This is not amazingly complicated, but it is amazing by scale.

6. lordnikkon

Graphine Supercapacitors with new ways of making graphene that are finally cheap enough for mass production we may soon see large supercapacitors that make electric cars really viable. A super capactior can hold that same amount of electricity as a battery but yet only takes a few seconds to charge. Imagine an electric car that had few hundred mile range and you could pull into a charge station and fully recharge in 60 seconds.

Super capacitors will replace batteries within the next 10 or 20 years. The only down side of a capacitor is it slowly drains even if not in use. Currently the charges can last for few weeks or even a month without any use or charging. But even things like your cell phone will become lighter and you will be able to charge them in seconds

7. teoSCK

Storing data in DNA. The idea that living things will be able to transport information in the same code that determines their very existence is awe inspiring.

8. Red_White_And_Proud

How futuristic the F-35 is. Whether it’s a money sinkhole or not, the technology is un-fucking-real. I spoke with the Canadian test pilot from the RCAF and he said some cool features were looking into your lap can connect your HUD to cameras allowing you to look “through” the plane, there’s only 15 buttons on the entire aircraft, the rest are motion, voice, or touch-screen activated, looking at several targets in a row can queue multiple locks, and that a system that is almost identical to JARVIS from Iron Man had been in design for it for quite some time. The pilot said these were only some things he said were cool and that he believes it will spur a new era of aviation technology.

9. sva988

The shift into quantum-mechanics with regards to Moore’s Law (transistors).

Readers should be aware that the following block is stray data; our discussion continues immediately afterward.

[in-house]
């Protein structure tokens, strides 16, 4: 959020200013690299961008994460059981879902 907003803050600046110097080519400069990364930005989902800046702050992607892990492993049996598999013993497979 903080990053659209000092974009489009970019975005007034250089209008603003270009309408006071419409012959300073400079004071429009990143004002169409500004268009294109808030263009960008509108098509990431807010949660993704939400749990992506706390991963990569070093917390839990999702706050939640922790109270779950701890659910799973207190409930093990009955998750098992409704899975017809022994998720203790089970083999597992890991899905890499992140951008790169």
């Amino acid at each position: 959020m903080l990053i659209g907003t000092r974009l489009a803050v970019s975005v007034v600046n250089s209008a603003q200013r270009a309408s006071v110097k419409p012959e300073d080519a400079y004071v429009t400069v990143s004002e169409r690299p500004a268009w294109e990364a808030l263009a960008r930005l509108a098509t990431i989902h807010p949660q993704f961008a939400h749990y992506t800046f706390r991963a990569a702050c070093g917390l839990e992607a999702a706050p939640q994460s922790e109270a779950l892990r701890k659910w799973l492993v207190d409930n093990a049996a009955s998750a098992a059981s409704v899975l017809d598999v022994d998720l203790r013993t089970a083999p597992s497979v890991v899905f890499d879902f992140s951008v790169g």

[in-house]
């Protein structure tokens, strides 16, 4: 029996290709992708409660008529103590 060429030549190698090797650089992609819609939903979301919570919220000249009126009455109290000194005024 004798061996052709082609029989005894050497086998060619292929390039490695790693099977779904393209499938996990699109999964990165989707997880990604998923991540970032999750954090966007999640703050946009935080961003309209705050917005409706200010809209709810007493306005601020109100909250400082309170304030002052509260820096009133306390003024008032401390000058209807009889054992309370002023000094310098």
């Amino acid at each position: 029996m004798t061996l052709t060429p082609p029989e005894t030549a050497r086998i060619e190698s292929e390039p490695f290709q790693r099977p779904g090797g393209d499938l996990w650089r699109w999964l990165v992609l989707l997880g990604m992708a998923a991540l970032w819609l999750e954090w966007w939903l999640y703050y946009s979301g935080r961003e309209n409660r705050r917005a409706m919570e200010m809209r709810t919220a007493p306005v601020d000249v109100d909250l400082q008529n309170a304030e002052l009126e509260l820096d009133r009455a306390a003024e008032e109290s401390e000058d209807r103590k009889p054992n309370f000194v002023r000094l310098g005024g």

In essence this has to do with transistors. Moore’s Law states that the number of transistors in a circuit or CPU (correct me if I’m wrong) will double every 18 months (more or less).
Obviously this means that the transistors have to become smaller. In-so- doing, the layout of transistors has to change. The insulation between keeping the electrons segregated from the rest of the system has to become thinner. At some point the insulation will become so thin that quantum-mechanics will come into play. In more detail the electrons will spontaneously jump “through” the insulation, also called “quantum tunneling”, making the insulation obsolete.
So engineers and physicists will have to come up with a way to either circumvent the effects of quantum-tunneling (highly unlikely) or completely re-design the way the internals of a computer will work.

For a better description, search youtube for: “veritasium” and “transistors.”

10. hopelesseelsfan

Graphene. A sheet of it 1 atom thick can support up to 3kg before breaking, that’s so thin it is invisible and it is extremely strong, light and cheap. It’s like a heap of mini nokias

11. SwirlPiece_McCoy

We are on the verge of developing printers that can successfully cancel print jobs.
I know it sounds like something from Star Trek, but within a few decades it will be a reality.

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image – Gajitz